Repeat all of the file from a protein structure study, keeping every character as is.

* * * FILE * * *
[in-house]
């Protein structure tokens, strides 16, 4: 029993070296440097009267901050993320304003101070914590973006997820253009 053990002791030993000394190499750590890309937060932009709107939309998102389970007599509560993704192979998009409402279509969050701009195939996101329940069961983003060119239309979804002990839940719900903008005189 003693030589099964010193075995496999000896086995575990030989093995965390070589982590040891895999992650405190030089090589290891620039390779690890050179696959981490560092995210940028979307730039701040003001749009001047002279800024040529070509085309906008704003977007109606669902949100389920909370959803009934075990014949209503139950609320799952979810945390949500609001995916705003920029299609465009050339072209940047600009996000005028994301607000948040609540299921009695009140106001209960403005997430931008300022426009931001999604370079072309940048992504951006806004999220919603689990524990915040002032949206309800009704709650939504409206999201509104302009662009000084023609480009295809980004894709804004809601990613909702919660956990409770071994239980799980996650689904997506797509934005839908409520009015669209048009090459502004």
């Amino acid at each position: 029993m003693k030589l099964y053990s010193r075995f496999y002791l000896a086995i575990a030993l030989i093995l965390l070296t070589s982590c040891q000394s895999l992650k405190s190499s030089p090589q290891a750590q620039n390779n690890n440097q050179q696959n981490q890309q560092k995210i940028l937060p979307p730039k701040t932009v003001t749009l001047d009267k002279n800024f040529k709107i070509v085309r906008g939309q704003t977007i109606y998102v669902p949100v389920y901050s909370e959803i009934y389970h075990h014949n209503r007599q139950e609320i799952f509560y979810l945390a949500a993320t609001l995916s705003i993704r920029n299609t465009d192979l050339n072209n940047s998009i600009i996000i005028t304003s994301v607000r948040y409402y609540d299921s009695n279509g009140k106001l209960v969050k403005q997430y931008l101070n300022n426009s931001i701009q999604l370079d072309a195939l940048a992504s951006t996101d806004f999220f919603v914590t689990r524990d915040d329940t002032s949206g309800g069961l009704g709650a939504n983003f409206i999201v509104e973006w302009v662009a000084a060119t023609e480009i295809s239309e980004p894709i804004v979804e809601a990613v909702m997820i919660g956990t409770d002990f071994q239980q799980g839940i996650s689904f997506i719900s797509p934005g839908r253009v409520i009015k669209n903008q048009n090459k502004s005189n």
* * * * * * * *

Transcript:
[in-house]
């Protein structure tokens, strides 16, 4: 029993070296440097009267901050993320304003101070914590973006997820253009 053990002791030993000394190499750590890309937060932009709107939309998102389970007599509560993704192979998009409402279509969050701009195939996101329940069961983003060119239309979804002990839940719900903008005189 003693030589099964010193075995496999000896086995575990030989093995965390070589982590040891895999992650405190030089090589290891620039390779690890050179696959981490560092995210940028979307730039701040003001749009001047002279800024040529070509085309906008704003977007109606669902949100389920909370959803009934075990014949209503139950609320799952979810945390949500609001995916705003920029299609465009050339072209940047600009996000005028994301607000948040609540299921009695009140106001209960403005997430931008300022426009931001999604370079072309940048992504951006806004999220919603689990524990915040002032949206309800009704709650939504409206999201509104302009662009000084023609480009295809980004894709804004809601990613909702919660956990409770071994239980799980996650689904997506797509934005839908409520009015669209048009090459502004």
């Amino acid at each position: 029993m003693k030589l099964y053990s010193r075995f496999y002791l000896a086995i575990a030993l030989i093995l965390l070296t070589s982590c040891q000394s895999l992650k405190s190499s030089p090589q290891a750590q620039n390779n690890n440097q050179q696959n981490q890309q560092k995210i940028l937060p979307p730039k701040t932009v003001t749009l001047d009267k002279n800024f040529k709107i070509v085309r906008g939309q704003t977007i109606y998102v669902p949100v389920y901050s909370e959803i009934y389970h075990h014949n209503r007599q139950e609320i799952f509560y979810l945390a949500a993320t609001l995916s705003i993704r920029n299609t465009d192979l050339n072209n940047s998009i600009i996000i005028t304003s994301v607000r948040y409402y609540d299921s009695n279509g009140k106001l209960v969050k403005q997430y931008l101070n300022n426009s931001i701009q999604l370079d072309a195939l940048a992504s951006t996101d806004f999220f919603v914590t689990r524990d915040d329940t002032s949206g309800g069961l009704g709650a939504n983003f409206i999201v509104e973006w302009v662009a000084a060119t023609e480009i295809s239309e980004p894709i804004v979804e809601a990613v909702m997820i919660g956990t409770d002990f071994q239980q799980g839940i996650s689904f997506i719900s797509p934005g839908r253009v409520i009015k669209n903008q048009n090459k502004s005189n």